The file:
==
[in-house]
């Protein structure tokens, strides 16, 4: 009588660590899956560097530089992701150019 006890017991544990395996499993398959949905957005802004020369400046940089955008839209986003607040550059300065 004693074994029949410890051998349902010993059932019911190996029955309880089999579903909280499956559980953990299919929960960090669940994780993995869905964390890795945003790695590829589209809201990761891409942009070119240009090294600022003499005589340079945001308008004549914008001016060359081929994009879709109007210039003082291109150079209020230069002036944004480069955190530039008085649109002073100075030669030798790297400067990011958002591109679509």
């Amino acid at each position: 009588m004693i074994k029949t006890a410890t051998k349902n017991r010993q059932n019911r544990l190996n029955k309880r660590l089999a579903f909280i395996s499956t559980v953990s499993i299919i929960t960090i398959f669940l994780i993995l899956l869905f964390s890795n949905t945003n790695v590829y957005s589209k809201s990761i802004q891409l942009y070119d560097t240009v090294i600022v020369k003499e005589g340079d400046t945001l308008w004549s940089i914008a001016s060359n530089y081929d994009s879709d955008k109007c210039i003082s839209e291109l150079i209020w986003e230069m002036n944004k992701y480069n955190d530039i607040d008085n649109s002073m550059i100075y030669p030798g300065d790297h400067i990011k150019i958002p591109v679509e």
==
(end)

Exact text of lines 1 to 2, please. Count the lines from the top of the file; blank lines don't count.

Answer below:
[in-house]
């Protein structure tokens, strides 16, 4: 009588660590899956560097530089992701150019 006890017991544990395996499993398959949905957005802004020369400046940089955008839209986003607040550059300065 004693074994029949410890051998349902010993059932019911190996029955309880089999579903909280499956559980953990299919929960960090669940994780993995869905964390890795945003790695590829589209809201990761891409942009070119240009090294600022003499005589340079945001308008004549914008001016060359081929994009879709109007210039003082291109150079209020230069002036944004480069955190530039008085649109002073100075030669030798790297400067990011958002591109679509």